The Washington Times - April 9, 2012, 07:13AM

Former Massachusetts Governor Mitt Romney has the GOP primary delegate math in his corner and his numbers continue to build toward what looks to be a Republican nomination in the horizon. The Associated Press spoke to Republican National Committee members who were not Romney supporters but admitted he would be the nominee. 

“I would be surprised if Romney doesn’t get the number he needs,” said Jeff Johnson of Minnesota, who supports former House Speaker Newt Gingrich.

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Former Senator Rick Santorum said he will remain in the race well past the primary of his own home state of Pennsylvania on April 24, but Mr. Santorum’s victory in his native state is far from guaranteed and he is well behind in the overall delegate count. 

Although the Republican primary has become rough between candidates, it appears a finish line could be in site for former speaker of the House Newt Gingrich.  

Mr. Gingrich told Brit Hume on Fox News Sunday that “Romney is far and away the most likely” nominee. However, Gingrich points out, that he is “glad [he] did this,” saying his decision to run was “the right thing for [him] to do.” Gingrich currently owes a little less than $4.5 million in campaign debt and has won only two primaries: Georgia and South Carolina. 

“I hit him as hard as I could, he hit me as hard as he could — turned out he had more things to hit with than I did,” Gingrich said. “That’s part of the business.”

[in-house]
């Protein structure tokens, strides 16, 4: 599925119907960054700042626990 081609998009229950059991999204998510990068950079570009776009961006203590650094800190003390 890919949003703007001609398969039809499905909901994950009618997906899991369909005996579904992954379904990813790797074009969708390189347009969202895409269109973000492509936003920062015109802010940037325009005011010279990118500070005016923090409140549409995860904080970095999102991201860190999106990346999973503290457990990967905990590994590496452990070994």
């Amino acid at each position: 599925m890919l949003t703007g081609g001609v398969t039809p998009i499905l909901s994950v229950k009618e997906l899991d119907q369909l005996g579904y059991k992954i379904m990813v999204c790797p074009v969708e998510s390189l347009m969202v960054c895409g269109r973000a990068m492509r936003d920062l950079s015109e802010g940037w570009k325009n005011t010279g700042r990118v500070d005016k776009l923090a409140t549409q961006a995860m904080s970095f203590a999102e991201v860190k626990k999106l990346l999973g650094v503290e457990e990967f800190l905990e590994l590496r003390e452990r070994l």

RNC super delegates are lining up their endorsements as well. According to the AP:

The Associated Press has polled 114 of the 120 superdelegates, party members who can support any candidate for president they choose at the national convention in August, regardless of what happens in primaries or caucuses.

In the latest survey, conducted Tuesday to Friday, Romney has 35 endorsements, far more than anyone else but a modest figure for the apparent nominee. Gingrich has four endorsements, Santorum has two and Texas Rep. Ron Paul got one.

RNC members have been slowly embracing Romney. He picked up 11 new endorsements since the last AP survey a month ago, after the Super Tuesday contests. Over the course of the campaign, however, Romney methodically has added endorsements from every region of the country. In the U.S. territories, where voters help decide the nominee but can’t vote in the general election, Romney has dominated.